Themes In John Steinbeck's Of Mice And Men

540 Words3 Pages
John Steinbeck’s novel Of Mice and Men highlights the adventures of two best friends that stimulate modern issues such as white males dominating the world. There are many themes in the book, but one that is the most eye catching is the theme of people with differences being ostracized by society. This theme of society ostracizing different people is shown through Lennie’s disability, and Crooks’ color of skin. Lennie is a large migrant worker who is childish due to his mental disability. His best friend George, who acts like his second hand, helps him through everything in life. Lennie is physically bigger than other characters in the book, and because of this Curly is hostile towards him. Lennie is portrayed as always being in his own world. For example, he was alone in the barn with Curley’s wife until “Her body flopped like a fish. And then she was still, for Lennie had broken her neck” (Steinbeck 45). Lennie’s accident causes George to have to make a decision for both Lennie and the society. George always looked out for Lennie, and he knew the best option was to end his life. The society they lived in only accepted normalcy, and George knew…show more content…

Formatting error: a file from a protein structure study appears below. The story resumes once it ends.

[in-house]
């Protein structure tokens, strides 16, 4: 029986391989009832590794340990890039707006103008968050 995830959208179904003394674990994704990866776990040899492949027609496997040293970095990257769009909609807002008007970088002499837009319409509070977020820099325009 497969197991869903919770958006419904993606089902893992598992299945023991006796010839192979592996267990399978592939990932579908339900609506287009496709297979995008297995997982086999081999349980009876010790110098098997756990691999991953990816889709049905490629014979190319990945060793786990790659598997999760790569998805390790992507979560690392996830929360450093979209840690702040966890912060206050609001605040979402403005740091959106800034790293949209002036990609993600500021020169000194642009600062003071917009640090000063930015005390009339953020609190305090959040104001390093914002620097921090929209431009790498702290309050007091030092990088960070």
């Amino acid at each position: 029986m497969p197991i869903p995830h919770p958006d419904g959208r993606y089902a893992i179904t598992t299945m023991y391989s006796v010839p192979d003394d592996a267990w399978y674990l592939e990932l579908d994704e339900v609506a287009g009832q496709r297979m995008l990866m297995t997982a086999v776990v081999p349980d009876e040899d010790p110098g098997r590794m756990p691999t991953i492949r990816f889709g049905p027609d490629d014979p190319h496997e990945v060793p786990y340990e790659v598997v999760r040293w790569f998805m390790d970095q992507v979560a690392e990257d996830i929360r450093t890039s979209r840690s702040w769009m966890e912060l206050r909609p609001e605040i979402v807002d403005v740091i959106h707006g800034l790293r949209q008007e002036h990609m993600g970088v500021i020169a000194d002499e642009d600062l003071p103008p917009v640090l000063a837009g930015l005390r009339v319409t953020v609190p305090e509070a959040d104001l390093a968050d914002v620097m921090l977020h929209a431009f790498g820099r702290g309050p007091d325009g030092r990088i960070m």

He is isolated from everyone else because of his skin color. For example, people refer to him as “nigger” (Steinbeck 11). Calling him racial slurs that are offensive to him reveals that he is treated differently than society. Crooks has his own separate room for himself because of his color. “‘You go on get outta my room. I ain’t wanted in the bunk house, and you ain’t wanted in my room.’ ‘Why ain’t you wanted?’ Lennie asked. ‘Cause I‘m black’” (Steinbeck 34). Crooks being restricted from the bunk house insinuates that he is treated much differently by isolating him to a separate world. Crooks is only “tolerated because [he is] considered useful” (Cox). In the novel Crooks even states that once he gets too old, they will have no use for him and that he will be out of a
Open Document